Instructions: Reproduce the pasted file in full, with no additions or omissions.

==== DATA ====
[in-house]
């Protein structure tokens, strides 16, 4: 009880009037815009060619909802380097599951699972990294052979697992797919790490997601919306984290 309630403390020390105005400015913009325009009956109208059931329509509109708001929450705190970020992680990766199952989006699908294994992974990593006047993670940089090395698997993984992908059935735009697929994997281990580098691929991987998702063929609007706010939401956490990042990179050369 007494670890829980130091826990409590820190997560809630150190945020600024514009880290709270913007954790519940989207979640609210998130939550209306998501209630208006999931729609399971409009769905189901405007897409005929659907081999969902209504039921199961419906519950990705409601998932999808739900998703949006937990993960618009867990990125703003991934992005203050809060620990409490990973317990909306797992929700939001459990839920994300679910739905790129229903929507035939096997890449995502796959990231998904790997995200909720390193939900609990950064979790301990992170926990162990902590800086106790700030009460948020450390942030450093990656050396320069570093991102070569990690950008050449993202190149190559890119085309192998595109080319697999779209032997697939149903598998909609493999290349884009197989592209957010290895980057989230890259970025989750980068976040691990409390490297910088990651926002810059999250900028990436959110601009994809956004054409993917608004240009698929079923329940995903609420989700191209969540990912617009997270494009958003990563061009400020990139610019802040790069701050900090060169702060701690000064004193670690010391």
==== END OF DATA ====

[in-house]
């Protein structure tokens, strides 16, 4: 009880009037815009060619909802380097599951699972990294052979697992797919790490997601919306984290 309630403390020390105005400015913009325009009956109208059931329509509109708001929450705190970020992680990766199952989006699908294994992974990593006047993670940089090395698997993984992908059935735009697929994997281990580098691929991987998702063929609007706010939401956490990042990179050369 007494670890829980130091826990409590820190997560809630150190945020600024514009880290709270913007954790519940989207979640609210998130939550209306998501209630208006999931729609399971409009769905189901405007897409005929659907081999969902209504039921199961419906519950990705409601998932999808739900998703949006937990993960618009867990990125703003991934992005203050809060620990409490990973317990909306797992929700939001459990839920994300679910739905790129229903929507035939096997890449995502796959990231998904790997995200909720390193939900609990950064979790301990992170926990162990902590800086106790700030009460948020450390942030450093990656050396320069570093991102070569990690950008050449993202190149190559890119085309192998595109080319697999779209032997697939149903598998909609493999290349884009197989592209957010290895980057989230890259970025989750980068976040691990409390490297910088990651926002810059999250900028990436959110601009994809956004054409993917608004240009698929079923329940995903609420989700191209969540990912617009997270494009958003990563061009400020990139610019802040790069701050900090060169702060701690000064004193670690010391």